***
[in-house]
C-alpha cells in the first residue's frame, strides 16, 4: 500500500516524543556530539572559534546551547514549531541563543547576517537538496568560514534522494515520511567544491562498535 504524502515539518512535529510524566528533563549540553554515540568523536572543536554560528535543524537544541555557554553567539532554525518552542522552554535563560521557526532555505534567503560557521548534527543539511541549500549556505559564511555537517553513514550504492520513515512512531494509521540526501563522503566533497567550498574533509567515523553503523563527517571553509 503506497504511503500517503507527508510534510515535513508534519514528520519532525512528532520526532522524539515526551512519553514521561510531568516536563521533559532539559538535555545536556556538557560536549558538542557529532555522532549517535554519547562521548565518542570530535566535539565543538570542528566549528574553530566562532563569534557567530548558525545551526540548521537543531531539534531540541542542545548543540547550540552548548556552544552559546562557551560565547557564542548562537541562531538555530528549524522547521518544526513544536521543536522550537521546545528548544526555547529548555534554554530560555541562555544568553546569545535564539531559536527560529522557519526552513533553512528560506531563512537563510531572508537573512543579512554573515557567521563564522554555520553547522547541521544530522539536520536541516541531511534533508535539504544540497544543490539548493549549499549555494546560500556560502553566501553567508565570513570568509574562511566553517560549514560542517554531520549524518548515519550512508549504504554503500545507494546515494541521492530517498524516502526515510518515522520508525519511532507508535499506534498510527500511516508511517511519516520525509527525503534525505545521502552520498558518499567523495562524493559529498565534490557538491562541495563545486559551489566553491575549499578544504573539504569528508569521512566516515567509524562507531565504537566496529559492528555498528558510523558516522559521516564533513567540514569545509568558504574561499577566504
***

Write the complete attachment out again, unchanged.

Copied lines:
[in-house]
C-alpha cells in the first residue's frame, strides 16, 4: 500500500516524543556530539572559534546551547514549531541563543547576517537538496568560514534522494515520511567544491562498535 504524502515539518512535529510524566528533563549540553554515540568523536572543536554560528535543524537544541555557554553567539532554525518552542522552554535563560521557526532555505534567503560557521548534527543539511541549500549556505559564511555537517553513514550504492520513515512512531494509521540526501563522503566533497567550498574533509567515523553503523563527517571553509 503506497504511503500517503507527508510534510515535513508534519514528520519532525512528532520526532522524539515526551512519553514521561510531568516536563521533559532539559538535555545536556556538557560536549558538542557529532555522532549517535554519547562521548565518542570530535566535539565543538570542528566549528574553530566562532563569534557567530548558525545551526540548521537543531531539534531540541542542545548543540547550540552548548556552544552559546562557551560565547557564542548562537541562531538555530528549524522547521518544526513544536521543536522550537521546545528548544526555547529548555534554554530560555541562555544568553546569545535564539531559536527560529522557519526552513533553512528560506531563512537563510531572508537573512543579512554573515557567521563564522554555520553547522547541521544530522539536520536541516541531511534533508535539504544540497544543490539548493549549499549555494546560500556560502553566501553567508565570513570568509574562511566553517560549514560542517554531520549524518548515519550512508549504504554503500545507494546515494541521492530517498524516502526515510518515522520508525519511532507508535499506534498510527500511516508511517511519516520525509527525503534525505545521502552520498558518499567523495562524493559529498565534490557538491562541495563545486559551489566553491575549499578544504573539504569528508569521512566516515567509524562507531565504537566496529559492528555498528558510523558516522559521516564533513567540514569545509568558504574561499577566504